One of every three people in Venezuela is struggling to find enough food to meet minimum nutrition requirements as the nation’s severe economic contraction and political upheaval persists, according to a new study by the UN World Food Programme.
A nationwide survey based on data from 8,375 questionnaires reveals a startling picture of the large number of Venezuelans surviving off a diet consisting largely of tubers and beans as hyperinflation renders many salaries worthless.
A total of 9.3 million people – roughly a third of the population – are moderately or severely food insecure, said the study, which was conducted at the invitation of the Venezuelan government. Food insecurity is defined as an individual being unable to meet basic dietary needs.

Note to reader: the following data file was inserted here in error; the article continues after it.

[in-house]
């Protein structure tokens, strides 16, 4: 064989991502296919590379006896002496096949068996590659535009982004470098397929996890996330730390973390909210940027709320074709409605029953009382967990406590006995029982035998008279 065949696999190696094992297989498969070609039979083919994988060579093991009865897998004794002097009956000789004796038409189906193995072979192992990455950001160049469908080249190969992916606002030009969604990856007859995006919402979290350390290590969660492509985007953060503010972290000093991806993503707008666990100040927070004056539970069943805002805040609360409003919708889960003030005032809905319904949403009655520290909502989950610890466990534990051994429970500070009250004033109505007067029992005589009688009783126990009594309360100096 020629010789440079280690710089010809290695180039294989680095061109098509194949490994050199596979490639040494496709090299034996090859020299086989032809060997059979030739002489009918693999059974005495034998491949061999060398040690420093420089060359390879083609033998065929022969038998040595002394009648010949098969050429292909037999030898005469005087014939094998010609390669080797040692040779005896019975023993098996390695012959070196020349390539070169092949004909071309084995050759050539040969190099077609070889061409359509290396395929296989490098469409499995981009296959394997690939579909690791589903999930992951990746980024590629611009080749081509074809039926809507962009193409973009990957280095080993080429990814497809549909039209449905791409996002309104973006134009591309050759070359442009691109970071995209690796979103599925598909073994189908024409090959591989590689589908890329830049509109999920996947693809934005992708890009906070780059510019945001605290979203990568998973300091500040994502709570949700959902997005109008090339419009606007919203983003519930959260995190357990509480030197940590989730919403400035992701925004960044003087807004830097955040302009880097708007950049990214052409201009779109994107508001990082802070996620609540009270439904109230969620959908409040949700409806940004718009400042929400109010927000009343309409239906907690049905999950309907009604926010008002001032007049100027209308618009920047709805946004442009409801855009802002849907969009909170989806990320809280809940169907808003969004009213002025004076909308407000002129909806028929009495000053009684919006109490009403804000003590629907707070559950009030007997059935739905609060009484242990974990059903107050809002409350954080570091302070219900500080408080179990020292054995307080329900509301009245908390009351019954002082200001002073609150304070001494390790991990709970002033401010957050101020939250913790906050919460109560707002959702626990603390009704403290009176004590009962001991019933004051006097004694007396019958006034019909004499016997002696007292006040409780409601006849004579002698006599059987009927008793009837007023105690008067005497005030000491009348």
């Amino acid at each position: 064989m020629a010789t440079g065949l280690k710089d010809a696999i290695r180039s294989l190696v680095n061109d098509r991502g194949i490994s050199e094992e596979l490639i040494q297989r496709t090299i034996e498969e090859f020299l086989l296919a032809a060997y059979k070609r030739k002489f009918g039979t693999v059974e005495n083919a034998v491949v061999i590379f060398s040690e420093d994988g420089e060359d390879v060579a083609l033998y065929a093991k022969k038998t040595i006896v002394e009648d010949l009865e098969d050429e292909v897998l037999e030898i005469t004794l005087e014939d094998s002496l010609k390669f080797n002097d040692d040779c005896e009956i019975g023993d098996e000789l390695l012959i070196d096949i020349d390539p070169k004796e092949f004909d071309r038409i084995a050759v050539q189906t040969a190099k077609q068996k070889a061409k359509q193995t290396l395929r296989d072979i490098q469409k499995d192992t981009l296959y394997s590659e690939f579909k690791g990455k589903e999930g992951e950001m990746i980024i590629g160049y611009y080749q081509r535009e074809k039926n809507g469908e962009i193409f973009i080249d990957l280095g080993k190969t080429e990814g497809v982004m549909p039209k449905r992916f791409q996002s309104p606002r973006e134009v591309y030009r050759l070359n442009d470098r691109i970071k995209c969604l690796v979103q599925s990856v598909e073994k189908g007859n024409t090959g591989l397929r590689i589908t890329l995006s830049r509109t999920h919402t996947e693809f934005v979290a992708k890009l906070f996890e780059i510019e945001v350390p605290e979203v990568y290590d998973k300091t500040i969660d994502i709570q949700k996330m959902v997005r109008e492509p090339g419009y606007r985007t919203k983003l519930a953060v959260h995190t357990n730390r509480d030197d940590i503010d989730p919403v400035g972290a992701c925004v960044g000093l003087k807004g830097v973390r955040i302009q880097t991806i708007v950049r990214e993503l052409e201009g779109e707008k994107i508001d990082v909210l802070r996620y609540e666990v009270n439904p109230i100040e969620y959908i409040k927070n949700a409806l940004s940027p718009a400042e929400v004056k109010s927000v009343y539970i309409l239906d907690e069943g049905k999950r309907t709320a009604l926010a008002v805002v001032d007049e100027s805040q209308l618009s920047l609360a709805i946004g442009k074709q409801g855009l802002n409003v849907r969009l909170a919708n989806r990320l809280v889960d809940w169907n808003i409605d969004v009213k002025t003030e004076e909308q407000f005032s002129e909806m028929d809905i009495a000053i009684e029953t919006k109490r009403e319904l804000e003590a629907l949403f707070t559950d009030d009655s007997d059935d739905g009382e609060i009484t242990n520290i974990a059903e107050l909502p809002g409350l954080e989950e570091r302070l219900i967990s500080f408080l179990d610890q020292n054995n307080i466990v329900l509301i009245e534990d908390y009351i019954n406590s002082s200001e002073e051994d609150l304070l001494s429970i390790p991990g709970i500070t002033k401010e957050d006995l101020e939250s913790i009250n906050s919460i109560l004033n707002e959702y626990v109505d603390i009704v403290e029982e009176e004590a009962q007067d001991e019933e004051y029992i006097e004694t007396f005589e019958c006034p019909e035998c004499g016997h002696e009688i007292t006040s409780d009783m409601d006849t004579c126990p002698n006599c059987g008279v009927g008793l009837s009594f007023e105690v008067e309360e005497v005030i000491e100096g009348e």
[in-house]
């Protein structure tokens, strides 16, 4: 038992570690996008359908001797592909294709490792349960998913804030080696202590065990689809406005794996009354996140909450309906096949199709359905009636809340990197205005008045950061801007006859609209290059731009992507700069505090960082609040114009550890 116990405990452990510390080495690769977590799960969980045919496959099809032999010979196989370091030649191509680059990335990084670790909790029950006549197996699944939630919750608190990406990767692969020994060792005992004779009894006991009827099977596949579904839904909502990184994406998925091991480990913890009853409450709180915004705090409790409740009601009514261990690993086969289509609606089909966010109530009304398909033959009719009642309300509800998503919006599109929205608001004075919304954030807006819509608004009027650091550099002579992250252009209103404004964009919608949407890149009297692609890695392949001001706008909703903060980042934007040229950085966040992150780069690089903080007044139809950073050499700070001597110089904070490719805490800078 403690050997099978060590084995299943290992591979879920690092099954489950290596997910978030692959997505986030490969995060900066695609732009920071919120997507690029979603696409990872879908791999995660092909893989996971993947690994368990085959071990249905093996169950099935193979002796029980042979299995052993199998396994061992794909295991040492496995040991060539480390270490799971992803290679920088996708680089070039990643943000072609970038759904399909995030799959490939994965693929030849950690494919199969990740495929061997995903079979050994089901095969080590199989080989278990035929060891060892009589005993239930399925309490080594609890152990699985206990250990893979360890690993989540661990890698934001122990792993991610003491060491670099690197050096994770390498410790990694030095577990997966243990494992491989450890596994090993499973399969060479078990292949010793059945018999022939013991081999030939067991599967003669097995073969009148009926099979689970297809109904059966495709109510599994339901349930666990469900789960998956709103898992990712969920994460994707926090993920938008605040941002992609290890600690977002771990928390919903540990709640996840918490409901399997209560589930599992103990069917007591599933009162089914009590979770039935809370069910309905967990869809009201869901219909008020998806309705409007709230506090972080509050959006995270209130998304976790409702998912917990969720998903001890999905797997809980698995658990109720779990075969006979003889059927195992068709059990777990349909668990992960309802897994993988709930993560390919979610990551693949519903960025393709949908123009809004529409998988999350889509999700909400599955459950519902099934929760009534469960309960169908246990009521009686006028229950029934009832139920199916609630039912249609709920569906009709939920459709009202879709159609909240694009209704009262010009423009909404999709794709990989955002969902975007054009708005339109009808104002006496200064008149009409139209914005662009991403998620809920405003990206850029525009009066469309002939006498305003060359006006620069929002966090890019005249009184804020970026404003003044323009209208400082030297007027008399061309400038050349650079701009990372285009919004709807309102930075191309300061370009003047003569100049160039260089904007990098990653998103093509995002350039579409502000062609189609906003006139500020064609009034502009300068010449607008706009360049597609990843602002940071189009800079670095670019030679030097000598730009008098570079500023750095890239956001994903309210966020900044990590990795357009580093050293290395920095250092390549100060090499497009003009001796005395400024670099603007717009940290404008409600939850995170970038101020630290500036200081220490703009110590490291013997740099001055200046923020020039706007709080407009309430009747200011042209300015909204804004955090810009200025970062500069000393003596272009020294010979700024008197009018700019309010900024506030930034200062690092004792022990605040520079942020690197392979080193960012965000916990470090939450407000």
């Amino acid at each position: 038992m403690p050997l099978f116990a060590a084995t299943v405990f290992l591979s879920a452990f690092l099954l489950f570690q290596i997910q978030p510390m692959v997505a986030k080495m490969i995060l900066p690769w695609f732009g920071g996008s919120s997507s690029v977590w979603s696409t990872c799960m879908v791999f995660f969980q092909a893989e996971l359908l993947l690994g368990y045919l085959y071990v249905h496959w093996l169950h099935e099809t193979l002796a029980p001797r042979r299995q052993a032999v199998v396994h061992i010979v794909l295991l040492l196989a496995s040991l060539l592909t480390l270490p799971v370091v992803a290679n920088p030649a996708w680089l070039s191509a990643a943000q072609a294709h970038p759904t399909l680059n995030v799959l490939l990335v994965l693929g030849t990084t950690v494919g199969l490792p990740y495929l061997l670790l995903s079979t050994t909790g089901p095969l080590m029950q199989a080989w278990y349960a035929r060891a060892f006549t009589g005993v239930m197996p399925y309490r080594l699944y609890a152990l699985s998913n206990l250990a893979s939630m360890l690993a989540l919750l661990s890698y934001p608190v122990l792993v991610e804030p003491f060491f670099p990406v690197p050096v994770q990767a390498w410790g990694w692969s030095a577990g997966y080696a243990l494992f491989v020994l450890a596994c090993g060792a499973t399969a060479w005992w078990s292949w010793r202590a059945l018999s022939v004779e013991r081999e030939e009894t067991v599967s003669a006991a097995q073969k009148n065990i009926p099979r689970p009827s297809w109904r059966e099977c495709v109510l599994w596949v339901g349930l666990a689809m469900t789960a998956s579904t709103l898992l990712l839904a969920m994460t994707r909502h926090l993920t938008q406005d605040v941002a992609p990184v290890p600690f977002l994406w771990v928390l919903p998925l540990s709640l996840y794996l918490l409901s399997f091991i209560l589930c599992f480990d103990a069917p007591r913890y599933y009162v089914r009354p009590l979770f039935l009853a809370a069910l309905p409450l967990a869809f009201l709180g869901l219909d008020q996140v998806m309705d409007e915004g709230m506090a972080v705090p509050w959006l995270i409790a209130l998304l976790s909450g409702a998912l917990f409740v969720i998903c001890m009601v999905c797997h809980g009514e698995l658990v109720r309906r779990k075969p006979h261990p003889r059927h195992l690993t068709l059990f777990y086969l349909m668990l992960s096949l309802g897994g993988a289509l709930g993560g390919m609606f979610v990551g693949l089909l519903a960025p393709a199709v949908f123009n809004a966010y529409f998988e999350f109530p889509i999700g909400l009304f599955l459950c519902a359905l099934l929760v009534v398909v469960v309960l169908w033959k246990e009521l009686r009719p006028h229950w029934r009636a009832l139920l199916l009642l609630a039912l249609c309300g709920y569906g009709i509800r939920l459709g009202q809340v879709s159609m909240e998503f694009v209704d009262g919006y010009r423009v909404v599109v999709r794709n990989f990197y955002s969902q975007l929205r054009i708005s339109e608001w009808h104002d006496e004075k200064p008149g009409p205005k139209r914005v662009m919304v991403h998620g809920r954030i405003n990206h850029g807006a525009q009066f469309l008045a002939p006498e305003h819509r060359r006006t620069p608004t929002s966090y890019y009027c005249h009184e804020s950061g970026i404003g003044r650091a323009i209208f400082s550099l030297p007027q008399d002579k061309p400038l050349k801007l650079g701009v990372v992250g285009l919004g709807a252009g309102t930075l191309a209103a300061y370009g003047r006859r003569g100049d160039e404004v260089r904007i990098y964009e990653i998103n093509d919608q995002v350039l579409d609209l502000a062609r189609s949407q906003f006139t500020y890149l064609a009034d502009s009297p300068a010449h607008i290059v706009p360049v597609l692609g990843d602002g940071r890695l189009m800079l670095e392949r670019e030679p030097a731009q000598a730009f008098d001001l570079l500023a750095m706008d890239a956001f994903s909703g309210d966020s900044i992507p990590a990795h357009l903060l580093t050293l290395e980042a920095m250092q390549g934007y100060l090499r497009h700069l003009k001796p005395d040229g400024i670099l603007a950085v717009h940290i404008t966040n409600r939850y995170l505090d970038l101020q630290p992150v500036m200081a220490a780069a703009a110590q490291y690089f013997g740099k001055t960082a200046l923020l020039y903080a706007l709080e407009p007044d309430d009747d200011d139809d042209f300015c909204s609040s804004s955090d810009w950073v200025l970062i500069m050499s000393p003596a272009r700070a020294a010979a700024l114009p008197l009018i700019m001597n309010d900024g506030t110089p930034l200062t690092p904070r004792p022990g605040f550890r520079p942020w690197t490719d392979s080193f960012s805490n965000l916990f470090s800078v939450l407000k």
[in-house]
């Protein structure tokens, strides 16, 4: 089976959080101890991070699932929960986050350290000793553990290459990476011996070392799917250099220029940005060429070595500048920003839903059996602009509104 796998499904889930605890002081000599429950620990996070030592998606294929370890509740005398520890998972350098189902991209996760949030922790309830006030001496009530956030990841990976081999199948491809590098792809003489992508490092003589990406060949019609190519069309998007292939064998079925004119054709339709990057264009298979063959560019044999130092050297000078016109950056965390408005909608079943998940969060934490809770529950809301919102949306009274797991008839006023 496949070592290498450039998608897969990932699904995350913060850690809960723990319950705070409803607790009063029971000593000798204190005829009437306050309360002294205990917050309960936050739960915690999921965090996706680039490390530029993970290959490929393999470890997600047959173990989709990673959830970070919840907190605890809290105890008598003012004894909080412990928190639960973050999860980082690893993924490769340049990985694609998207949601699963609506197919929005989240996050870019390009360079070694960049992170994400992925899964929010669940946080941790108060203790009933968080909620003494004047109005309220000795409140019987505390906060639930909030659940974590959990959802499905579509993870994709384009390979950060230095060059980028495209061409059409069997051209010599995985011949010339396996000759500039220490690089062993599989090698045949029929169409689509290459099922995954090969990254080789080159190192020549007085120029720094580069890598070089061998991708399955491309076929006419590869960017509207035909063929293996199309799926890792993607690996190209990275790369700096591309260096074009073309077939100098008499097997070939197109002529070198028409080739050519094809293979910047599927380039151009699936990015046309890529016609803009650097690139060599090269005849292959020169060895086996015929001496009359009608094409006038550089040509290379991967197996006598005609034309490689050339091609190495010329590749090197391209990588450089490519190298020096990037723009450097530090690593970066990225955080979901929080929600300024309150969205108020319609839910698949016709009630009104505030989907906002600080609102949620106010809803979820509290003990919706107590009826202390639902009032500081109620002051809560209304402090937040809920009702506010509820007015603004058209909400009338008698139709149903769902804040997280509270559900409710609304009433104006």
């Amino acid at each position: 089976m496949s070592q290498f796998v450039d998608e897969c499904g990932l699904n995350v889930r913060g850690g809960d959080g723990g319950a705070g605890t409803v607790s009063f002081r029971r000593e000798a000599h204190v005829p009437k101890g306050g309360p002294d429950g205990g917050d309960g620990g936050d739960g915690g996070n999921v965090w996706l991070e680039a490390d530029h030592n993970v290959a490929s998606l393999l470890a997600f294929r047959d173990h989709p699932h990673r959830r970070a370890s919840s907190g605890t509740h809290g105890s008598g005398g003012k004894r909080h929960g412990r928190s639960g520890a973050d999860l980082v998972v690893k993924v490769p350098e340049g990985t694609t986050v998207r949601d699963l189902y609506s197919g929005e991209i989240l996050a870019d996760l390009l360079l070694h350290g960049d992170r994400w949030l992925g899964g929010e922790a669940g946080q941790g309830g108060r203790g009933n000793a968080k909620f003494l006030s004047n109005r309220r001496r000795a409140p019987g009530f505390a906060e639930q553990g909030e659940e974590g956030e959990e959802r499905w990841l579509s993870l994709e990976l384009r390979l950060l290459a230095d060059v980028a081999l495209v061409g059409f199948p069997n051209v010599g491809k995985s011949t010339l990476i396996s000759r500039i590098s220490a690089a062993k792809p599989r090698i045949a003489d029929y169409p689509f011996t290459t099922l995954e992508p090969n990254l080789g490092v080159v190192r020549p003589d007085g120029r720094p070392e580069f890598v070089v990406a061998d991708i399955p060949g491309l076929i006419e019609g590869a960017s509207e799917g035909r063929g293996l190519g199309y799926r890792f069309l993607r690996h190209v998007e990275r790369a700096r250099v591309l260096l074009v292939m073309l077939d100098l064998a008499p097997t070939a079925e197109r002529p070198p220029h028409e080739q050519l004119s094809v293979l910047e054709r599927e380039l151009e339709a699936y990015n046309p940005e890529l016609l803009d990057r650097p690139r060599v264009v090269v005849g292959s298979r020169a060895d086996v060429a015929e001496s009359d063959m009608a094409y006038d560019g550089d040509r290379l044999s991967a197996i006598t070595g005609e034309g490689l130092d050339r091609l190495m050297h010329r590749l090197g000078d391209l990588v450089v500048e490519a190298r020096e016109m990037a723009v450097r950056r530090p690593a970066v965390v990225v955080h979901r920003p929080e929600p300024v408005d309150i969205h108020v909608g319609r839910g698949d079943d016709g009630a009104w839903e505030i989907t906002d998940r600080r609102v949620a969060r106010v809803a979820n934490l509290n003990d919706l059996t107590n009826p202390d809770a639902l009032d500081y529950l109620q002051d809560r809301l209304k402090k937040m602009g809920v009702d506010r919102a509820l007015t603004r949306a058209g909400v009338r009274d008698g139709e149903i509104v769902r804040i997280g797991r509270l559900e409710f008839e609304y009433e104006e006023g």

The study describes food insecurity as a nationwide concern but even in more prosperous regions one in five people are estimated to be food insecure.
“The reality of this report shows the gravity of the social, economic and political crisis in our country,” said Miguel Pizarro, a Venezuelan opposition leader.
Venezuela’s president, Nicolás Maduro, has been largely reluctant to invite international organisations to provide assessments of the nation’s humanitarian ordeal, though the World Food Program said it was granted “full independence” and collected data throughout the country “without any impediment or obstruction”.
There was no immediate response to the findings by Maduro’s government.
The survey found that 74 percent of families have adopted “food-related coping strategies”, such as reducing the variety and quality of food they eat. Sixty percent of households reported cutting portion sizes in meals, 33 percent said they had accepted food as payment for work and 20 percent reported selling family assets to cover basic needs.